No ‘zombie’ film is created equal. Truth is, the reason why the zombie sub genre has survived this long to begin with is due to the influx of unique re-interpretations on the same base-level lore. The premise is almost always the same, but the execution is what ultimately keeps the trend alive. We all know the drill: an infection, a spread, and a handful of susceptible archetypes awaiting their potential demise. Admittedly, the best zombie films are the flicks that attempt to capitalise on the current political climate; subdued commentaries that infuse horror and sharp screenwriting in a holy amalgamation of the best of two worlds. It’s the precise reason why we’re continuing to rewatch and study the films of George A. Romero to this very day. Without either ingredients, a film is practically doomed to fail. Hence why I mentioned at the start, that no zombie film is created equal. A film of the zombie genre is in & of itself almost always somewhat based on the current political climate, where filmmakers tend to use the landscape as a tool to provoke their susceptible viewer.
But what happens when — after 18 months of pandemic routine — a zombie film is finally released that attempts to capitalise on the current COVID-19 crisis with blood-splattered depravity? What you get is The Sadness, a horror movie completely shot in Taiwan that takes a rather questionable approach to its ‘zombie’ text. Instead of the traditional flesh-eating brain-dead creatures one would usually expect, director Rob Jabbaz replaces these seemingly mindless acts of violence with a far more sinister force. The ‘zombies’ in The Sadness are self-aware monsters — creatures who pillage and commit acts of brutal bloodshed and sexual violence. Attempting to create an elaborate metaphor on the “revealing of one’s own true colours” and social attitudes during the current pandemic timeframe, Jabbaz’ exploitation feature quickly runs out of steam and political bite after its first opening act.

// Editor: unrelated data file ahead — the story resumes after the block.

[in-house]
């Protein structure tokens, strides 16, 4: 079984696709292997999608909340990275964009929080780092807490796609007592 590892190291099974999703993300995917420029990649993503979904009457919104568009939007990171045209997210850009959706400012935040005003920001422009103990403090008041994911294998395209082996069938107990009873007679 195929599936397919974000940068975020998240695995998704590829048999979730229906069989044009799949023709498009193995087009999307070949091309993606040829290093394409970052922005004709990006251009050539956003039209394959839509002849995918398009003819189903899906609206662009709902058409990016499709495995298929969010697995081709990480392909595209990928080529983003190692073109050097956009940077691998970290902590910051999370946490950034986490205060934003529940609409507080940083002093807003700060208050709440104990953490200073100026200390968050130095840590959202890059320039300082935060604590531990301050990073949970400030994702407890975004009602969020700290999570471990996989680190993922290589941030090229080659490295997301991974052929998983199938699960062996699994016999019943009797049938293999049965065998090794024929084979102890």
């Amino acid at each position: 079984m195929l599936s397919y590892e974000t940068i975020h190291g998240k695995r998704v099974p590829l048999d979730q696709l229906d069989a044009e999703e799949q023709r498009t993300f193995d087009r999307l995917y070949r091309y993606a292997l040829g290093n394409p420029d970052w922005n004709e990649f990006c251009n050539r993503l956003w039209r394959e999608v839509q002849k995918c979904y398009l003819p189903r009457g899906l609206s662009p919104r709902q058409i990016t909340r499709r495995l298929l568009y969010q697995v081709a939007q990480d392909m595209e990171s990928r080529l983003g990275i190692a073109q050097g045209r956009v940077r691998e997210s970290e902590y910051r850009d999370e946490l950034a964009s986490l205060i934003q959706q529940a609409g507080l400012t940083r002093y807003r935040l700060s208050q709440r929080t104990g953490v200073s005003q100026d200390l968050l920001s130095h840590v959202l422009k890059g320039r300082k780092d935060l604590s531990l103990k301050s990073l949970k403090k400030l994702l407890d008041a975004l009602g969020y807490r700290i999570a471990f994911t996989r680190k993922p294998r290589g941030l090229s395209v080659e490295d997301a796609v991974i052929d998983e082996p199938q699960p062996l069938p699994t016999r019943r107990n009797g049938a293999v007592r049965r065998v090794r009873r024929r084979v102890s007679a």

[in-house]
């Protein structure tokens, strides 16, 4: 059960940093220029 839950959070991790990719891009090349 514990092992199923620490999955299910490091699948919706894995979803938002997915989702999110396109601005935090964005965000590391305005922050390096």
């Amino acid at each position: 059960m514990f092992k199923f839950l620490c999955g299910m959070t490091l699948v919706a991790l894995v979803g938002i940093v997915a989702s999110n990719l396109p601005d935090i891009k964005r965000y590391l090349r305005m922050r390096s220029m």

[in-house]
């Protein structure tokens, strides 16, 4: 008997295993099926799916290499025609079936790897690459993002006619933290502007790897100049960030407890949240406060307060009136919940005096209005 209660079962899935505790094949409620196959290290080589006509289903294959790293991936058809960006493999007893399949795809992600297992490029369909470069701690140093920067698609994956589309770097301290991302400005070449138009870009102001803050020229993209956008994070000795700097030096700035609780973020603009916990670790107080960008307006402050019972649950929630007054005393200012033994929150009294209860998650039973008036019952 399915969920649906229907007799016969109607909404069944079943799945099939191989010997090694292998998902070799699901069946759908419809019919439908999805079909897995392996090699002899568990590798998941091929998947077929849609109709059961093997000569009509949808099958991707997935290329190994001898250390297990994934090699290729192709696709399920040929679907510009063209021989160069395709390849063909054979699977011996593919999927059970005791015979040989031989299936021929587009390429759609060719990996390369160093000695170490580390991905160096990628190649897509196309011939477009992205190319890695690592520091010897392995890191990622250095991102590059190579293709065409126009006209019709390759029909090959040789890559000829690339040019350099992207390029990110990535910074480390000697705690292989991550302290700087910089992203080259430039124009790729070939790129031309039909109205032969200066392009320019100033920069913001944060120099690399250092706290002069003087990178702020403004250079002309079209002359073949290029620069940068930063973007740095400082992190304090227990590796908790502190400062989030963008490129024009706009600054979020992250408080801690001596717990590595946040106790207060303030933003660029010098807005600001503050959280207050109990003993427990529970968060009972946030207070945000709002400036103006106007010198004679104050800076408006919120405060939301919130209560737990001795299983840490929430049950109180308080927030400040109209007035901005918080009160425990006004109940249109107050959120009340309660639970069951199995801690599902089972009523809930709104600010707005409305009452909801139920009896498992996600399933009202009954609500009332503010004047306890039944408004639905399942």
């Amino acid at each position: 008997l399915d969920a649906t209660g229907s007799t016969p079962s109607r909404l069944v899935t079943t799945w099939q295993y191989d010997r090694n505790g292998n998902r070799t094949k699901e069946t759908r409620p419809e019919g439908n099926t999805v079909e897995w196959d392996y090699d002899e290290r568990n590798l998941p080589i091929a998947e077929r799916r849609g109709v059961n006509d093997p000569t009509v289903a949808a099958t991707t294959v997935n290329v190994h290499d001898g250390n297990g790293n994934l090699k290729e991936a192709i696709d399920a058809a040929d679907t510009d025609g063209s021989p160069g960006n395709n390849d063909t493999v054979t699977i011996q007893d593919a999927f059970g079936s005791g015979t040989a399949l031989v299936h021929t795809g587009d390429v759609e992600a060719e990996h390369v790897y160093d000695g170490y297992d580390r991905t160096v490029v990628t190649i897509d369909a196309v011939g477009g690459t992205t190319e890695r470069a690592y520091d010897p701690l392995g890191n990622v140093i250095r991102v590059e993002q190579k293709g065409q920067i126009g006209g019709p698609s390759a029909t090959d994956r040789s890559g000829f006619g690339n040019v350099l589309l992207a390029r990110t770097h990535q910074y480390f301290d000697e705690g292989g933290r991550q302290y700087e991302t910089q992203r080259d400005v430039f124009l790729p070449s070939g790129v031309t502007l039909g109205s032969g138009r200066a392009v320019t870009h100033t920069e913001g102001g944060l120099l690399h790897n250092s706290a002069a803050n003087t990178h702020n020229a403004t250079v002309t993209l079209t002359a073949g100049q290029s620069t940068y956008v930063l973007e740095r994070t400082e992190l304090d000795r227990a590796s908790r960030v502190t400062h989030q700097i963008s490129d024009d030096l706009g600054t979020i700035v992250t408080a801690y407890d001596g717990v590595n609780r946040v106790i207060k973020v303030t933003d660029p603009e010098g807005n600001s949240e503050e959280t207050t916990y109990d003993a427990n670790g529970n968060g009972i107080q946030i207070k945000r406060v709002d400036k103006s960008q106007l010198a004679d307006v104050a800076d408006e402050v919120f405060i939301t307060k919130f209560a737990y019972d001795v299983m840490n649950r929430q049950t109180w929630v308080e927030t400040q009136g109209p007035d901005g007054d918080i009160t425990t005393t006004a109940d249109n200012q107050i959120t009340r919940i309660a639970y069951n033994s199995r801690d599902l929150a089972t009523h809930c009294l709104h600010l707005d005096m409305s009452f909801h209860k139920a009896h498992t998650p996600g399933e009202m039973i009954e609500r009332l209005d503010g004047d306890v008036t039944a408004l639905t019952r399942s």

After an impressive mutation montage revealing its blood-red tinted title card, Jabbaz opens his film with a rudimentary setup. Two young attractive lovers are separated during the uprising of a virus outbreak, where glimmers of information regarding infection rates are shared in small expositional dumps. A pretty substandard introduction, only for The Sadness to eventually rely on neither creative wit or insight — but rather the clutch of meaningless gore. Once the supporting characters are introduced and their ignorance towards local science studies & upcoming election campaigns is shared amongst the two lead protagonists, The Sadness quickly turns into an electrifying bloodbath. It’s as if the film had a pre-established checklist, but refused to further examine its own setups and payoffs beyond the extremities of cruel violence. There’s an engaging sociological theme present within The Sadness, that is only further abused and battered in the face of desensitised conventionality.
At a certain point, the violence no-longer becomes squeamish. Viewers are bound to become desensitised to the point where the film’s irresponsible plethora of needless shock value becomes useless by its own design. Fatalities become fallacies, in an empty cringe-worthy braindead horror with barely enough substantial weight nor political potency worth giving an actual damn about.
The Sadness screened at this year’s Locarno Film Festival in the Fuori concorso competition. The film is currently seeking international distribution.